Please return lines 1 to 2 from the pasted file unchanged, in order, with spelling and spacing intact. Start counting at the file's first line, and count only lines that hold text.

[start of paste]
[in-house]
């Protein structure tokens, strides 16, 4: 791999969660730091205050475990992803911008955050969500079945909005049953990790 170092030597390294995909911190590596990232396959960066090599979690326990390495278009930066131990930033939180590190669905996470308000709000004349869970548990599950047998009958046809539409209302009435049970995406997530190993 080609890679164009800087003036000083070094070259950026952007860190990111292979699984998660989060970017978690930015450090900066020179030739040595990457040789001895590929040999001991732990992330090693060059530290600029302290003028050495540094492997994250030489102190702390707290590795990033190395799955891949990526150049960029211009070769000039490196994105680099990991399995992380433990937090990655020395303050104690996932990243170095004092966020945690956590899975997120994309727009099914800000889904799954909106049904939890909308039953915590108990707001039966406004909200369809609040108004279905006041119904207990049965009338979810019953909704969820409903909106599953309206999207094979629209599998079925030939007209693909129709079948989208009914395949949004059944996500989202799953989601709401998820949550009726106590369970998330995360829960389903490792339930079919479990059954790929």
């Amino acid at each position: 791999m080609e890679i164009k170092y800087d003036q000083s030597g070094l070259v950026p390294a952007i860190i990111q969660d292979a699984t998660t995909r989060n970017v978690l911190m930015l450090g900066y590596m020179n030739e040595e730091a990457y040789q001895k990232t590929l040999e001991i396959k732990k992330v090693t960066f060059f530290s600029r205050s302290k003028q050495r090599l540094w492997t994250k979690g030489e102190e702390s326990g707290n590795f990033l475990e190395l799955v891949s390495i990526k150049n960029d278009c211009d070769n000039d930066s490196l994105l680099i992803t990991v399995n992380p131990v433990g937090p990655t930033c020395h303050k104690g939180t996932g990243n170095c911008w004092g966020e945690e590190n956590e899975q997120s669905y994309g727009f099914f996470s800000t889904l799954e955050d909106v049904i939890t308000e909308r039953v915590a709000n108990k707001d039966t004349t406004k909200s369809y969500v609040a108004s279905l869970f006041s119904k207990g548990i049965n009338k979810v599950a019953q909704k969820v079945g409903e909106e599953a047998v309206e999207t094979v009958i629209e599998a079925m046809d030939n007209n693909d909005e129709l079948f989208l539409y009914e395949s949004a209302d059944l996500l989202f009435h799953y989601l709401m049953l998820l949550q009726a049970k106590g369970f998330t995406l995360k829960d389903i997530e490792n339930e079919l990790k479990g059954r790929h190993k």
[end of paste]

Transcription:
[in-house]
């Protein structure tokens, strides 16, 4: 791999969660730091205050475990992803911008955050969500079945909005049953990790 170092030597390294995909911190590596990232396959960066090599979690326990390495278009930066131990930033939180590190669905996470308000709000004349869970548990599950047998009958046809539409209302009435049970995406997530190993 080609890679164009800087003036000083070094070259950026952007860190990111292979699984998660989060970017978690930015450090900066020179030739040595990457040789001895590929040999001991732990992330090693060059530290600029302290003028050495540094492997994250030489102190702390707290590795990033190395799955891949990526150049960029211009070769000039490196994105680099990991399995992380433990937090990655020395303050104690996932990243170095004092966020945690956590899975997120994309727009099914800000889904799954909106049904939890909308039953915590108990707001039966406004909200369809609040108004279905006041119904207990049965009338979810019953909704969820409903909106599953309206999207094979629209599998079925030939007209693909129709079948989208009914395949949004059944996500989202799953989601709401998820949550009726106590369970998330995360829960389903490792339930079919479990059954790929």